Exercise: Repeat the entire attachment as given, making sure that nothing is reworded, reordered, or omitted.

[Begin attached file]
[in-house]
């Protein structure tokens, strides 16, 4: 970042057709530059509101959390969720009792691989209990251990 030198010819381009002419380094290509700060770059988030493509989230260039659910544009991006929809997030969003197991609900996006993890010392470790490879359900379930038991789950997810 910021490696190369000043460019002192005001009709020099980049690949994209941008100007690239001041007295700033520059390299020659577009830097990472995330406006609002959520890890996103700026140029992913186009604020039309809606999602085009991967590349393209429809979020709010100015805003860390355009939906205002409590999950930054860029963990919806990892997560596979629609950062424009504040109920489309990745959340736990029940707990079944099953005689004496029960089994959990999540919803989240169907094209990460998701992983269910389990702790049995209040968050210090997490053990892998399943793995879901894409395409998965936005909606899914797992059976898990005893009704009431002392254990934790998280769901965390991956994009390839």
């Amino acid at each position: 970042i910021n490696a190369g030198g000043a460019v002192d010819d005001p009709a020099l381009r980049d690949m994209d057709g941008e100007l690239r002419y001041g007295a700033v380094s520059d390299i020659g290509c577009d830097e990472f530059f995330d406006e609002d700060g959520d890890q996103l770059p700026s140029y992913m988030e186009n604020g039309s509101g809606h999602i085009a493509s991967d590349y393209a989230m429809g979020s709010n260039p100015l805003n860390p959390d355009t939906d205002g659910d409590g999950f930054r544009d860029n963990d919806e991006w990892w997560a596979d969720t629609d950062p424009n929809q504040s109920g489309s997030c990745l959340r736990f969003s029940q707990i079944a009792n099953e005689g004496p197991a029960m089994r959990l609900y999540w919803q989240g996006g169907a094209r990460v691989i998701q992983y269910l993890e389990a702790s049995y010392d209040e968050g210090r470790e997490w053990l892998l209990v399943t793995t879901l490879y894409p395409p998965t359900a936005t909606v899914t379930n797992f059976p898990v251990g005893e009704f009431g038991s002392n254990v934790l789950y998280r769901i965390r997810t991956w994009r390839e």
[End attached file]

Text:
[in-house]
């Protein structure tokens, strides 16, 4: 970042057709530059509101959390969720009792691989209990251990 030198010819381009002419380094290509700060770059988030493509989230260039659910544009991006929809997030969003197991609900996006993890010392470790490879359900379930038991789950997810 910021490696190369000043460019002192005001009709020099980049690949994209941008100007690239001041007295700033520059390299020659577009830097990472995330406006609002959520890890996103700026140029992913186009604020039309809606999602085009991967590349393209429809979020709010100015805003860390355009939906205002409590999950930054860029963990919806990892997560596979629609950062424009504040109920489309990745959340736990029940707990079944099953005689004496029960089994959990999540919803989240169907094209990460998701992983269910389990702790049995209040968050210090997490053990892998399943793995879901894409395409998965936005909606899914797992059976898990005893009704009431002392254990934790998280769901965390991956994009390839």
């Amino acid at each position: 970042i910021n490696a190369g030198g000043a460019v002192d010819d005001p009709a020099l381009r980049d690949m994209d057709g941008e100007l690239r002419y001041g007295a700033v380094s520059d390299i020659g290509c577009d830097e990472f530059f995330d406006e609002d700060g959520d890890q996103l770059p700026s140029y992913m988030e186009n604020g039309s509101g809606h999602i085009a493509s991967d590349y393209a989230m429809g979020s709010n260039p100015l805003n860390p959390d355009t939906d205002g659910d409590g999950f930054r544009d860029n963990d919806e991006w990892w997560a596979d969720t629609d950062p424009n929809q504040s109920g489309s997030c990745l959340r736990f969003s029940q707990i079944a009792n099953e005689g004496p197991a029960m089994r959990l609900y999540w919803q989240g996006g169907a094209r990460v691989i998701q992983y269910l993890e389990a702790s049995y010392d209040e968050g210090r470790e997490w053990l892998l209990v399943t793995t879901l490879y894409p395409p998965t359900a936005t909606v899914t379930n797992f059976p898990v251990g005893e009704f009431g038991s002392n254990v934790l789950y998280r769901i965390r997810t991956w994009r390839e």